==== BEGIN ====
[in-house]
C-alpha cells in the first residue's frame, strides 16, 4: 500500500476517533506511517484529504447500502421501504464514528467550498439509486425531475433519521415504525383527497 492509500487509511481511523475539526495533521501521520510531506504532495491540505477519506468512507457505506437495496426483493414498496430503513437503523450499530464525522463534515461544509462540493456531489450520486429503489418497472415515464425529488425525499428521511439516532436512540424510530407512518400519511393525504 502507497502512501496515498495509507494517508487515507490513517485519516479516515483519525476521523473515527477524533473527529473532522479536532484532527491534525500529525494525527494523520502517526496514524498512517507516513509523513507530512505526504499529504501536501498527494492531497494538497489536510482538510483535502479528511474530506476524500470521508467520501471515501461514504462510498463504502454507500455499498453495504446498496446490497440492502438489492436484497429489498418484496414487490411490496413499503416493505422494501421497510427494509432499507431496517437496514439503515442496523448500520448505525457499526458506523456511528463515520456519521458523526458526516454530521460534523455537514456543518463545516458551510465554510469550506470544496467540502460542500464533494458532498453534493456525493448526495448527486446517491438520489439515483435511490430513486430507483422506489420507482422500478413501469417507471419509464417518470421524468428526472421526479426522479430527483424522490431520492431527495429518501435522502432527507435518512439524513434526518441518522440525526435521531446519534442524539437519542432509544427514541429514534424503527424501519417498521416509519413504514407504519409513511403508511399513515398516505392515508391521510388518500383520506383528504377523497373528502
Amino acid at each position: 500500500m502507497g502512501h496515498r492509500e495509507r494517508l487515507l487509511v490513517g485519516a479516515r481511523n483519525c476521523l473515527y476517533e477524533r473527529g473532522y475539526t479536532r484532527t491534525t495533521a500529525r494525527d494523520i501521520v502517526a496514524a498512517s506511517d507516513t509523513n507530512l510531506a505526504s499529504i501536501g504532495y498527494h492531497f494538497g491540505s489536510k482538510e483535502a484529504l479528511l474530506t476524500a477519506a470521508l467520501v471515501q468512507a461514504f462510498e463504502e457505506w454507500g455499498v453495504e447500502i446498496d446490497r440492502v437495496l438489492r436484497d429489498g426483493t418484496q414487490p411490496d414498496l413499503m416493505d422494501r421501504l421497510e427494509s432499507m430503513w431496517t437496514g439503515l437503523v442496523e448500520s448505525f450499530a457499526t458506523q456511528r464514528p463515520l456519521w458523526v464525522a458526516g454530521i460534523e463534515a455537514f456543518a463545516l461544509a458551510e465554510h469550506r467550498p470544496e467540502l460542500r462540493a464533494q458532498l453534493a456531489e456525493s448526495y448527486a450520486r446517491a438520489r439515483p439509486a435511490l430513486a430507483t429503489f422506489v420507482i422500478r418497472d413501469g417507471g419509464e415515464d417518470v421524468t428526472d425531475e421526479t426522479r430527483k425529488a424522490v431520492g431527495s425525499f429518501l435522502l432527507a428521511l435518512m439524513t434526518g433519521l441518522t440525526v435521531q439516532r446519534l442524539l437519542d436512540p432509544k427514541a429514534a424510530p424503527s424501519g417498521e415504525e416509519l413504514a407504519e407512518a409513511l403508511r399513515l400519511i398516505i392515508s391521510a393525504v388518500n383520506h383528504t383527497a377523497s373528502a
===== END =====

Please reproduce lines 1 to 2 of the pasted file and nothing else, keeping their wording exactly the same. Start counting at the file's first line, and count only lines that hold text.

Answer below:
[in-house]
C-alpha cells in the first residue's frame, strides 16, 4: 500500500476517533506511517484529504447500502421501504464514528467550498439509486425531475433519521415504525383527497 492509500487509511481511523475539526495533521501521520510531506504532495491540505477519506468512507457505506437495496426483493414498496430503513437503523450499530464525522463534515461544509462540493456531489450520486429503489418497472415515464425529488425525499428521511439516532436512540424510530407512518400519511393525504 502507497502512501496515498495509507494517508487515507490513517485519516479516515483519525476521523473515527477524533473527529473532522479536532484532527491534525500529525494525527494523520502517526496514524498512517507516513509523513507530512505526504499529504501536501498527494492531497494538497489536510482538510483535502479528511474530506476524500470521508467520501471515501461514504462510498463504502454507500455499498453495504446498496446490497440492502438489492436484497429489498418484496414487490411490496413499503416493505422494501421497510427494509432499507431496517437496514439503515442496523448500520448505525457499526458506523456511528463515520456519521458523526458526516454530521460534523455537514456543518463545516458551510465554510469550506470544496467540502460542500464533494458532498453534493456525493448526495448527486446517491438520489439515483435511490430513486430507483422506489420507482422500478413501469417507471419509464417518470421524468428526472421526479426522479430527483424522490431520492431527495429518501435522502432527507435518512439524513434526518441518522440525526435521531446519534442524539437519542432509544427514541429514534424503527424501519417498521416509519413504514407504519409513511403508511399513515398516505392515508391521510388518500383520506383528504377523497373528502